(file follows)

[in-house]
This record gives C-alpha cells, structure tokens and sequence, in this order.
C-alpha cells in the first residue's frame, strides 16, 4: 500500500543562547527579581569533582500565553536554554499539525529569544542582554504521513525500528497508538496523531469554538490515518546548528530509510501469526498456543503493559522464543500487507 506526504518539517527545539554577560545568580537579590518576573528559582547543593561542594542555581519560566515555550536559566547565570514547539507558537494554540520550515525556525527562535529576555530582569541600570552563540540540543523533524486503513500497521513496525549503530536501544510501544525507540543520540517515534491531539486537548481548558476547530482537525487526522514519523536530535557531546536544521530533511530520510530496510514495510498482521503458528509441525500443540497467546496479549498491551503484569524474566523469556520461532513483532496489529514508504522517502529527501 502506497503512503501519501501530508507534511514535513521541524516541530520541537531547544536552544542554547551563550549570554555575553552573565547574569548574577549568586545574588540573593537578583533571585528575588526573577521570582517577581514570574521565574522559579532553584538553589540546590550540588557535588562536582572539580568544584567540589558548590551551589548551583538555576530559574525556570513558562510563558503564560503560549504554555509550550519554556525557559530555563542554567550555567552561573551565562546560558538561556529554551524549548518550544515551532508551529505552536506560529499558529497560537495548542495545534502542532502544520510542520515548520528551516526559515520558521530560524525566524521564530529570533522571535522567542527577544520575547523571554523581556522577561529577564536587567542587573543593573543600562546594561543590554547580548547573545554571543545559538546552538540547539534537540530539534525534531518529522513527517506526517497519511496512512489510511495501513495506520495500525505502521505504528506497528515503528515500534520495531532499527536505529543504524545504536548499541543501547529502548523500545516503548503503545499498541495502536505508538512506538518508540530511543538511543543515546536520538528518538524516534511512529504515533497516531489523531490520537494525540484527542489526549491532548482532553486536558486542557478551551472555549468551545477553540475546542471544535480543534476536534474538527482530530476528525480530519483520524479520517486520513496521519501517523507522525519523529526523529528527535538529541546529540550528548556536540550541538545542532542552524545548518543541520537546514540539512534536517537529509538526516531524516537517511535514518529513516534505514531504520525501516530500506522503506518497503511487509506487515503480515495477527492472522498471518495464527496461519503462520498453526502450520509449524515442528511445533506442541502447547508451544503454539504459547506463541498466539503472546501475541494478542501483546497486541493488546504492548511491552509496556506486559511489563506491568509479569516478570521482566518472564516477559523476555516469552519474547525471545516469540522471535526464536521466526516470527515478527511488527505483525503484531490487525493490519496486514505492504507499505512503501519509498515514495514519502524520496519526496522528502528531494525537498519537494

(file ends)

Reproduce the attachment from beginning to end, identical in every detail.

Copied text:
[in-house]
This record gives C-alpha cells, structure tokens and sequence, in this order.
C-alpha cells in the first residue's frame, strides 16, 4: 500500500543562547527579581569533582500565553536554554499539525529569544542582554504521513525500528497508538496523531469554538490515518546548528530509510501469526498456543503493559522464543500487507 506526504518539517527545539554577560545568580537579590518576573528559582547543593561542594542555581519560566515555550536559566547565570514547539507558537494554540520550515525556525527562535529576555530582569541600570552563540540540543523533524486503513500497521513496525549503530536501544510501544525507540543520540517515534491531539486537548481548558476547530482537525487526522514519523536530535557531546536544521530533511530520510530496510514495510498482521503458528509441525500443540497467546496479549498491551503484569524474566523469556520461532513483532496489529514508504522517502529527501 502506497503512503501519501501530508507534511514535513521541524516541530520541537531547544536552544542554547551563550549570554555575553552573565547574569548574577549568586545574588540573593537578583533571585528575588526573577521570582517577581514570574521565574522559579532553584538553589540546590550540588557535588562536582572539580568544584567540589558548590551551589548551583538555576530559574525556570513558562510563558503564560503560549504554555509550550519554556525557559530555563542554567550555567552561573551565562546560558538561556529554551524549548518550544515551532508551529505552536506560529499558529497560537495548542495545534502542532502544520510542520515548520528551516526559515520558521530560524525566524521564530529570533522571535522567542527577544520575547523571554523581556522577561529577564536587567542587573543593573543600562546594561543590554547580548547573545554571543545559538546552538540547539534537540530539534525534531518529522513527517506526517497519511496512512489510511495501513495506520495500525505502521505504528506497528515503528515500534520495531532499527536505529543504524545504536548499541543501547529502548523500545516503548503503545499498541495502536505508538512506538518508540530511543538511543543515546536520538528518538524516534511512529504515533497516531489523531490520537494525540484527542489526549491532548482532553486536558486542557478551551472555549468551545477553540475546542471544535480543534476536534474538527482530530476528525480530519483520524479520517486520513496521519501517523507522525519523529526523529528527535538529541546529540550528548556536540550541538545542532542552524545548518543541520537546514540539512534536517537529509538526516531524516537517511535514518529513516534505514531504520525501516530500506522503506518497503511487509506487515503480515495477527492472522498471518495464527496461519503462520498453526502450520509449524515442528511445533506442541502447547508451544503454539504459547506463541498466539503472546501475541494478542501483546497486541493488546504492548511491552509496556506486559511489563506491568509479569516478570521482566518472564516477559523476555516469552519474547525471545516469540522471535526464536521466526516470527515478527511488527505483525503484531490487525493490519496486514505492504507499505512503501519509498515514495514519502524520496519526496522528502528531494525537498519537494